SOC 2 Type II Compliance and Why It Matters

Our journey and the path forward

SOC 2 Type II Compliance and Why It Matters
Miguel Carranza

Miguel Carranza

PublishedLast updated

Since Jacob and I started RevenueCat, security and reliability have been our top priority.

As the infrastructure that powers thousands of apps with millions of subscriptions, we provide a critical service for app developers. With this massive amount of information flowing into our systems, we know we need to do the utmost to ensure our customers’ data is safe with us – and we take this responsibility very seriously.

Why did we get SOC 2 certified?

We completed our SOC 2 audit because we’re committed to adhering to the highest security standards for enterprise customers and indie developers alike. We know our customers have their choice of vendors. Being audited by an external firm provides additional validation that we’re following the right policies and that we’re trustworthy partners for our customers.

Type I vs. Type II

SOC 2 Type I is a snapshot where the external auditor evaluates your organization for a specific moment. With Type II the auditor ensures that your organization complies with all the policies for an extended period (typically several months), without any policy exceptions.

Although we knew that going for Type II certification would take longer, we wanted to make sure that this wasn’t a one-off project but a long-term commitment for RevenueCat.

The auditing process

Luckily, we already had a lot of the necessary processes and best practices in place (like code reviews, our bug bounty program, and background checks), which made the process much smoother. We were also in the process of revamping a few company policies, such as cryptography, access control, third-party management, security development, code of conduct, and asset management.

As CTO, I kickstarted the project, but ultimately, this was a team effort. Every single RevenueCat employee played a role in getting our SOC 2 certification.

Inside our SOC 2 certification process

Our People, Operations, and Engineering teams worked on revamping our policies in:

  • Access control
  • Code of conduct
  • Asset management
  • Cryptography
  • Data management
  • Incident response plan
  • Information security policy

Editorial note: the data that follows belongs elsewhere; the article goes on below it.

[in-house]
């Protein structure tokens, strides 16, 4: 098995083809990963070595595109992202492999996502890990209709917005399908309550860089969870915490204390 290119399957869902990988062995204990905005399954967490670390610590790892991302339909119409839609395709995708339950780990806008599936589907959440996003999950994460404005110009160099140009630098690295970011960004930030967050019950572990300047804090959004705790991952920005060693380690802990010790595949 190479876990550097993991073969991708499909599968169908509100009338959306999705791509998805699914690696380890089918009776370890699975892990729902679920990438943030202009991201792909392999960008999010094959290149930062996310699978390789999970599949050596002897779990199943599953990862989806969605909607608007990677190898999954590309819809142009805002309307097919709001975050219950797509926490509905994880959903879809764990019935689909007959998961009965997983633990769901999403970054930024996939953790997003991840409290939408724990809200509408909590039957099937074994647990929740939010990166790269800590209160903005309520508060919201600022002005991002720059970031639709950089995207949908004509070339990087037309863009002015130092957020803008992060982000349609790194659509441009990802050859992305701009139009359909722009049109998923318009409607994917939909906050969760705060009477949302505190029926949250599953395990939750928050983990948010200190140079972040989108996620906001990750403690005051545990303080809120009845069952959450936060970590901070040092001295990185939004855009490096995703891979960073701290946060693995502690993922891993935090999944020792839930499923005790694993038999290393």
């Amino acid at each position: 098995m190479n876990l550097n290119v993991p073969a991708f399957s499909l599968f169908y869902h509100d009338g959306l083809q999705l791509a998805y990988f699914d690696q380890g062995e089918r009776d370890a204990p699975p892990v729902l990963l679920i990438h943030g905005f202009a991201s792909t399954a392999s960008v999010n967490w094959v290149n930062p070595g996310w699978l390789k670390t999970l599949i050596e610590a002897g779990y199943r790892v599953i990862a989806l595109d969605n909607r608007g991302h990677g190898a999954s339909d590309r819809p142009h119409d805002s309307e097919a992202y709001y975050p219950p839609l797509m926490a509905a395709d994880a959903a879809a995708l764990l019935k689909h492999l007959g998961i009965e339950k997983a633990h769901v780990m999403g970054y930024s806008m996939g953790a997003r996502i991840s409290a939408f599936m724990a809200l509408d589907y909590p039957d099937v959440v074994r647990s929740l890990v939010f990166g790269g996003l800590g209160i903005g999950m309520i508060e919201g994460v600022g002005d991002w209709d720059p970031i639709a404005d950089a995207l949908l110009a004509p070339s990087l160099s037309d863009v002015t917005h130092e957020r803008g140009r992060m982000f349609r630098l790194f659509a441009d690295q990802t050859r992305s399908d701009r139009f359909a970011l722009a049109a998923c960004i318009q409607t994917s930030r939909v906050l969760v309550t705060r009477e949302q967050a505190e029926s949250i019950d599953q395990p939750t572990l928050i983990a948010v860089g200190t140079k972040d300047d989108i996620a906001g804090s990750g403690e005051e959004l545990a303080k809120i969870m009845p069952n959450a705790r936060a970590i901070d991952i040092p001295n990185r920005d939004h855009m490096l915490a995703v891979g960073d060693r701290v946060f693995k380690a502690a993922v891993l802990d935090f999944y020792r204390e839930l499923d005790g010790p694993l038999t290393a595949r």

• Risk management
  • Secure development policy

At the same time, our Engineering team worked on:

  • Accounts, password policies, and multi-factor authentication
  • Logging, alerts, vulnerability tracking, and backup policies
  • Bug bounty programs
  • Secure development practices
  • Inventory management
  • Defining SLAs

We reviewed our onboarding policies, training, and background check requirements, then assessed all the risks associated with our external vendors by asking them for their SOC 2 reports.

Next, we asked our teammates to review the policies, complete any pending training, and clear action items concerning encryption, password strength, and so forth.

Once that part of the process was complete, we were ready to talk to our auditors. After the X-month auditing process, we finally received our report.

What tooling and partners did we work with and why?

We chose to work with Vanta because they monitored our infrastructure, onboarding, and offboarding of employees and made the entire process easier – both for our company and the auditors.

Plus, Vanta connects directly with the tools that we use (AWS, Slack, Github, and Shortcut), and they let us know if there’s anything we need to take care of immediately, without breaking any service-level agreements.

They’re also a fellow Y Combinator company, and were recommended to us by a handful of other startup founders that tried to get SOC 2 unsuccessfully until they discovered Vanta. They were extremely responsive and supportive every step of the way – from ensuring we had a dedicated person to work with, helping us choose the auditor, coming up with a roadmap, and prioritizing tasks and providing templates.

Things we learned that might help other companies get through their SOC 2

Any company that wants to get SOC 2 certified should start early – ideally when your team is still small (20-40 people). You might think that only larger companies need to become SOC 2 compliant, but the earlier you do it, the better.

If you’re looking for someone to guide you through the process, we highly recommend Vanta. They drastically reduced the complexity and time commitment of the entire process. And if you think about it, all the new policies and procedures that you enforce will become a part of your company’s DNA. It’s essential to get it right the first time around.  

You should also keep your team updated about the progress and milestones you’ve achieved during the auditing process. While timelines might slip, given that you’re a startup and priorities change, it’s vital to have a solid roadmap and cadence.

The way forward

Completing the audit process is a huge milestone, but it’s only one piece of the puzzle. Going through SOC 2 doesn’t automatically make your company’s security bulletproof, but it does help enforce good practices that you’ll take with you as your company grows.  ‍

From here, we’re prioritizing being proactive with the measures that we’ve already taken and putting continuous effort into building the most secure organization we can.

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